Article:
Between June 2022 and June 2023, almost 78,000 people secured long-term visas to work in UK social care after the Government eased immigration rules for the sector. The immigration minister said at an October 2023 Conservative Party conference event that care worker visa numbers are now very high. 

Expert advisers had recommended allowing care staff to be sponsored for these visas to address labour shortages. But there are now concerns including among those same experts that migrant care workers are being exploited. 

Migrants have helped to fill social care labour shortages

Social care faces longstanding workforce challenges, with high vacancy rates and rising demand. 

In 2019, around 17% of care workers in the UK were born outside the European Union. Top countries of origin included Nigeria, India and the Philippines. Another 6% were from EU countries like Poland and Romania. 

Migrants were not typically sponsored for visas to work in social care, as it was not an eligible occupation in a system geared towards graduate-level jobs. Employers instead hired migrants already in the UK with the right to work, such as spouses of British citizens or overseas students, as well as EU citizens. 

Foreign carers can now be sponsored for work visas

Free movement of workers from the EU ended on 31 December 2020. Under the post-Brexit visa system, workers cannot be recruited from overseas to fill jobs considered lower-skilled. The list of roles eligible for work visa sponsorship included ‘senior care workers’, but ruled out entry-level care workers and home carers. 

The Johnson Government asked the Migration Advisory Committee (MAC), an independent group of experts, to investigate the impact of this on the social care sector. 

The MAC has long taken the position that worker shortages in social care are due to underfunding and low wages. Nor does it believe that liberalising immigration rules can solve the sector’s workforce problems. 

But its interim conclusions, published in December 2021, were that the end of EU free movement had contributed to a “significant worsening” in the workforce situation. It recommended that care workers be made eligible for the Health and Care visa and placed on the shortage occupation list. The visa allows long-term residence leading to settlement in the UK, at a minimum salary of £20,960 per year. 

The Government accepted the recommendation and social care workers became eligible for work visas from 15 February 2022 

Overseas recruitment has increased since Brexit

The Home Office granted 60,000 visas to care workers between June 2022 and June 2023. Another 18,000 went to senior care workers. On average, each worker on a Health and Care visa brought one immediate family member on a ‘dependant’ visa. 

Taken together, social care accounted for 65% of Health and Care visas issued (the category also caters for doctors, nurses and other healthcare workers). Over one third (37%) of all long-term work visas issued over that period went to carers. 

The quarterly number of care worker visas has risen from 3,700 at the start of 2022 to over 25,000 in 2023

The Migration Observatory at the University of Oxford says that although the policy was intended to compensate for a lack of EU workers, the number of visas issued “appears to have greatly exceeded the number who would have come annually under free movement”. Only 100,000 EU citizens were working in the entire English care sector in 2021.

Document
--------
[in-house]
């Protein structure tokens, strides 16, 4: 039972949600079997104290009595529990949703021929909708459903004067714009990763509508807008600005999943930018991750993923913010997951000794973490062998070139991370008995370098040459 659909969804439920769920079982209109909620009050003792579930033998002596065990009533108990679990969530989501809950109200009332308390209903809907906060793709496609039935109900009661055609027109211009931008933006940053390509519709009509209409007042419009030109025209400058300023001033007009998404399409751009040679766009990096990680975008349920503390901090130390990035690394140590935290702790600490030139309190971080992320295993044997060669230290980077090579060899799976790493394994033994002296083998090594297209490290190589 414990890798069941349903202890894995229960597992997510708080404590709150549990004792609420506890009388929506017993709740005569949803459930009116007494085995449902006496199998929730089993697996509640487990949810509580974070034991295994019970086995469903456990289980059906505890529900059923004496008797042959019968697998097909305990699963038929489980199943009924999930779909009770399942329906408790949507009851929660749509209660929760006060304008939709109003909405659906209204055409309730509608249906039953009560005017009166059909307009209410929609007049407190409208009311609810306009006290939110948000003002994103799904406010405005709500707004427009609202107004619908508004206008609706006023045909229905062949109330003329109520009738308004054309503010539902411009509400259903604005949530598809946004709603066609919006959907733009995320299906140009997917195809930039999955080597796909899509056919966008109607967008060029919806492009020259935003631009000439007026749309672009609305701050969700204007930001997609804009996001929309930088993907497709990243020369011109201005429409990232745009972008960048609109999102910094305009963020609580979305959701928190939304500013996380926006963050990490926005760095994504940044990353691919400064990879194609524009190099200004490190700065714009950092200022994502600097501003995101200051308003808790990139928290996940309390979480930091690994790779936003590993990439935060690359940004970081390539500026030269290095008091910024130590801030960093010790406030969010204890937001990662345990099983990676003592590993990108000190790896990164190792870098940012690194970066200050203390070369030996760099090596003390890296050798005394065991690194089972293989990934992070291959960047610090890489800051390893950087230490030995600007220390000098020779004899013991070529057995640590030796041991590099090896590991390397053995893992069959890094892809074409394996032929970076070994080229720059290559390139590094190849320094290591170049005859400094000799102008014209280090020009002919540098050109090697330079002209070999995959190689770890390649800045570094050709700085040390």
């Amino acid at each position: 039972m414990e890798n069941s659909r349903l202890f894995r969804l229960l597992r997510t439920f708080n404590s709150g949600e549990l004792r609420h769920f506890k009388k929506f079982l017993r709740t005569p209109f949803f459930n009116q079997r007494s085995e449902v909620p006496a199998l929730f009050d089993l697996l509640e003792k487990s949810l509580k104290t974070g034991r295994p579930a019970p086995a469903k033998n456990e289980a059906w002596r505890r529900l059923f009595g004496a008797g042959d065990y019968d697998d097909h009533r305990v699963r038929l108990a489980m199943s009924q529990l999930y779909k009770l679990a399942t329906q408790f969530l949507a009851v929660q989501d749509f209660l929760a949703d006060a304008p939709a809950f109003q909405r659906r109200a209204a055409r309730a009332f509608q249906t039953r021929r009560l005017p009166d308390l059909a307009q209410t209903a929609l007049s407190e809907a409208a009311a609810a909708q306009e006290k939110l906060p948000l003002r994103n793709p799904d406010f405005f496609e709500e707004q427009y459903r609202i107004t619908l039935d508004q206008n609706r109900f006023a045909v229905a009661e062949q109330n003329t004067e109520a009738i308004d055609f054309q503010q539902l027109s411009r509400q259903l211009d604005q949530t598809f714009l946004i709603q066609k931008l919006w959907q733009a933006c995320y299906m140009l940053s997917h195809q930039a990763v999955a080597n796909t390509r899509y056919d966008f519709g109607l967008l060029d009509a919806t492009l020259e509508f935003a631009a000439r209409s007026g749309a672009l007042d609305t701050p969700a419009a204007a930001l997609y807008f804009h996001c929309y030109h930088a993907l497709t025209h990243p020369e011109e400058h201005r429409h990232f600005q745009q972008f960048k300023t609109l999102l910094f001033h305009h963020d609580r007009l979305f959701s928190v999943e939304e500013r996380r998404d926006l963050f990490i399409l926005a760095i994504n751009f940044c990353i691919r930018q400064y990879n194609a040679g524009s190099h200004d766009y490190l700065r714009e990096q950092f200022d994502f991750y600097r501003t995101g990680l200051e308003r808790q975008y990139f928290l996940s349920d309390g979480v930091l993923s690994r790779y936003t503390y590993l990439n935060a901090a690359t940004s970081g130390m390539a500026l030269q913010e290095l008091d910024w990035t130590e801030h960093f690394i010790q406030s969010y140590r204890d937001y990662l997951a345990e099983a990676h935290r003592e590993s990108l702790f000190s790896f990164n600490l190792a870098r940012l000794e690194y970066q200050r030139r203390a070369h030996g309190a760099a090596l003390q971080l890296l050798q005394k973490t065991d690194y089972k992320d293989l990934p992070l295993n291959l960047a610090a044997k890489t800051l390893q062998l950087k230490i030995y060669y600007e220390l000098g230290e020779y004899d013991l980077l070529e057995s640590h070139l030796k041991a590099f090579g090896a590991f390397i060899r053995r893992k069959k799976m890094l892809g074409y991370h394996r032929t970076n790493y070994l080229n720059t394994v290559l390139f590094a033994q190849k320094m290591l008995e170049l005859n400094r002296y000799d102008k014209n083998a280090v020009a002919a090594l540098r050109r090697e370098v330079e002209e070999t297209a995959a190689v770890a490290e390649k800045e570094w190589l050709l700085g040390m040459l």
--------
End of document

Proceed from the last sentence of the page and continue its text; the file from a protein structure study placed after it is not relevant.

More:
As migrant worker numbers increase, so have allegations of ill-treatment

Some newly arrived carers are reportedly experiencing poor working conditions or exploitation. Trade union UNISON has recorded “shocking abuse” of migrant workers in social care, while Professor Brian Bell of the MAC says there are “really bad employers doing quite dreadful things”. The Gangmasters and Labour Abuse Authority told the BBC it had 17 ongoing investigations in the social care sector. 

Health and Care visa holders are tied to their employer, although they can in principle switch to another company licensed to sponsor visas. But  some employers may be contractually entitled to claw back the significant upfront costs of sponsorship if the person leaves (this is legal but unions want tighter regulation). Some workers may also be in debt to overseas recruiters. 

Such factors can reduce workers’ bargaining power and leave them more vulnerable to poor conditions than British workers or those without tied visas.  

Will the visa policy be adjusted?

The MAC’s final report on social care (April 2022) reiterated its call for higher wages while maintaining the recommendation to make visas available for the time being. Social care organisations say immigration has helped reduce vacancies but agree it is not a long-term solution. 

In October 2023, the immigration minister remarked that the “very large number of people” issued with care worker visas “needs careful attention”. 

Meanwhile, an investigation by the immigration inspectorate is underway. It will cover, among other things, whether rules for sponsoring employers “safeguard employees from exploitation”. The inspectors are likely to submit their report to the Home Secretary by January 2024. 

About the author: CJ McKinney is a researcher in the House of Commons Library specialising in immigration.

About the author: Georgina Sturge is a researcher in the House of Commons Library specialising in immigration statistics.

Photo by: (© By Ascannio 

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